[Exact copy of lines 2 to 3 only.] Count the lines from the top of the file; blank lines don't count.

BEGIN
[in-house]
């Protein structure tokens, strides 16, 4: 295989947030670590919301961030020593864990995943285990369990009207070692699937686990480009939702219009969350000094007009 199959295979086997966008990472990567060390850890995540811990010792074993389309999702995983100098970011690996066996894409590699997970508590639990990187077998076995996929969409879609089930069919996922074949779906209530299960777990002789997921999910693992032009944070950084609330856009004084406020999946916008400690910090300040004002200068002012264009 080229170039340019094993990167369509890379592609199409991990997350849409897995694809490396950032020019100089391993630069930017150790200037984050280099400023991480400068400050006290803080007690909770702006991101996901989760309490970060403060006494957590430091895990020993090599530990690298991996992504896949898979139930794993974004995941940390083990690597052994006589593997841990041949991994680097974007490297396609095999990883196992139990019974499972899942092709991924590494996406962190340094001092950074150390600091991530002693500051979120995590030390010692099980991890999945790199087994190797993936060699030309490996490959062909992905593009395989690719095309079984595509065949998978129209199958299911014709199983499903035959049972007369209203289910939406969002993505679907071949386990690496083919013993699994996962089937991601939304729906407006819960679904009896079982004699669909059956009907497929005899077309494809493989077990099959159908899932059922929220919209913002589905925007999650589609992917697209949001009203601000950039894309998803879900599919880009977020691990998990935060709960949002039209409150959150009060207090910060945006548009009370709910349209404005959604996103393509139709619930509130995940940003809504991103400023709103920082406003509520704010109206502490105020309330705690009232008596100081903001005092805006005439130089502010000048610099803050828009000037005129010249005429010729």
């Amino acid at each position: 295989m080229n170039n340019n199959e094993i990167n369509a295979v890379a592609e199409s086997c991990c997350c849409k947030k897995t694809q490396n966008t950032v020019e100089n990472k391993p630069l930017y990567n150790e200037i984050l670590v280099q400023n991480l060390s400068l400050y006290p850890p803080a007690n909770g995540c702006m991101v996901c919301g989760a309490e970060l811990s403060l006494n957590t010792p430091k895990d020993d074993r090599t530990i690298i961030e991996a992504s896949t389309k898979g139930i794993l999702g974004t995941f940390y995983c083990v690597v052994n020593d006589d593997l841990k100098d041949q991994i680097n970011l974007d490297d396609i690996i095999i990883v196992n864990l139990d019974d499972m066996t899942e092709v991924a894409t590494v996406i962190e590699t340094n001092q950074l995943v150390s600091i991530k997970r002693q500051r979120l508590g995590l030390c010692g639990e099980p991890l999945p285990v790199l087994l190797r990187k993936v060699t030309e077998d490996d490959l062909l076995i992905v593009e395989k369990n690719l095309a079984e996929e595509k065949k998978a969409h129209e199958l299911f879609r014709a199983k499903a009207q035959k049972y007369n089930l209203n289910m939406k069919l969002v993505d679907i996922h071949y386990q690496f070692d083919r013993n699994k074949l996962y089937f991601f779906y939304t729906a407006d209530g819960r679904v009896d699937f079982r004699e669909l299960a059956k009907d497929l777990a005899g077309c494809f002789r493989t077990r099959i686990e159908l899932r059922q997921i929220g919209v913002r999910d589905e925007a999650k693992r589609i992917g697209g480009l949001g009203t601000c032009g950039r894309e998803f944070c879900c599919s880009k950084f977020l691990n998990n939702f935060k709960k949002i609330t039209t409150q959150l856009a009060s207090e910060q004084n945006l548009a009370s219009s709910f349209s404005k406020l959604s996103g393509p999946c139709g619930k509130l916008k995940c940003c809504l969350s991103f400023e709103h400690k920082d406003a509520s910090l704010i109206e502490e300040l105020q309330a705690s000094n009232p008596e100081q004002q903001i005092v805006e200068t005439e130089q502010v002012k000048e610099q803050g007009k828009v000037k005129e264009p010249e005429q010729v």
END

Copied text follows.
């Protein structure tokens, strides 16, 4: 295989947030670590919301961030020593864990995943285990369990009207070692699937686990480009939702219009969350000094007009 199959295979086997966008990472990567060390850890995540811990010792074993389309999702995983100098970011690996066996894409590699997970508590639990990187077998076995996929969409879609089930069919996922074949779906209530299960777990002789997921999910693992032009944070950084609330856009004084406020999946916008400690910090300040004002200068002012264009 080229170039340019094993990167369509890379592609199409991990997350849409897995694809490396950032020019100089391993630069930017150790200037984050280099400023991480400068400050006290803080007690909770702006991101996901989760309490970060403060006494957590430091895990020993090599530990690298991996992504896949898979139930794993974004995941940390083990690597052994006589593997841990041949991994680097974007490297396609095999990883196992139990019974499972899942092709991924590494996406962190340094001092950074150390600091991530002693500051979120995590030390010692099980991890999945790199087994190797993936060699030309490996490959062909992905593009395989690719095309079984595509065949998978129209199958299911014709199983499903035959049972007369209203289910939406969002993505679907071949386990690496083919013993699994996962089937991601939304729906407006819960679904009896079982004699669909059956009907497929005899077309494809493989077990099959159908899932059922929220919209913002589905925007999650589609992917697209949001009203601000950039894309998803879900599919880009977020691990998990935060709960949002039209409150959150009060207090910060945006548009009370709910349209404005959604996103393509139709619930509130995940940003809504991103400023709103920082406003509520704010109206502490105020309330705690009232008596100081903001005092805006005439130089502010000048610099803050828009000037005129010249005429010729």
């Amino acid at each position: 295989m080229n170039n340019n199959e094993i990167n369509a295979v890379a592609e199409s086997c991990c997350c849409k947030k897995t694809q490396n966008t950032v020019e100089n990472k391993p630069l930017y990567n150790e200037i984050l670590v280099q400023n991480l060390s400068l400050y006290p850890p803080a007690n909770g995540c702006m991101v996901c919301g989760a309490e970060l811990s403060l006494n957590t010792p430091k895990d020993d074993r090599t530990i690298i961030e991996a992504s896949t389309k898979g139930i794993l999702g974004t995941f940390y995983c083990v690597v052994n020593d006589d593997l841990k100098d041949q991994i680097n970011l974007d490297d396609i690996i095999i990883v196992n864990l139990d019974d499972m066996t899942e092709v991924a894409t590494v996406i962190e590699t340094n001092q950074l995943v150390s600091i991530k997970r002693q500051r979120l508590g995590l030390c010692g639990e099980p991890l999945p285990v790199l087994l190797r990187k993936v060699t030309e077998d490996d490959l062909l076995i992905v593009e395989k369990n690719l095309a079984e996929e595509k065949k998978a969409h129209e199958l299911f879609r014709a199983k499903a009207q035959k049972y007369n089930l209203n289910m939406k069919l969002v993505d679907i996922h071949y386990q690496f070692d083919r013993n699994k074949l996962y089937f991601f779906y939304t729906a407006d209530g819960r679904v009896d699937f079982r004699e669909l299960a059956k009907d497929l777990a005899g077309c494809f002789r493989t077990r099959i686990e159908l899932r059922q997921i929220g919209v913002r999910d589905e925007a999650k693992r589609i992917g697209g480009l949001g009203t601000c032009g950039r894309e998803f944070c879900c599919s880009k950084f977020l691990n998990n939702f935060k709960k949002i609330t039209t409150q959150l856009a009060s207090e910060q004084n945006l548009a009370s219009s709910f349209s404005k406020l959604s996103g393509p999946c139709g619930k509130l916008k995940c940003c809504l969350s991103f400023e709103h400690k920082d406003a509520s910090l704010i109206e502490e300040l105020q309330a705690s000094n009232p008596e100081q004002q903001i005092v805006e200068t005439e130089q502010v002012k000048e610099q803050g007009k828009v000037k005129e264009p010249e005429q010729v």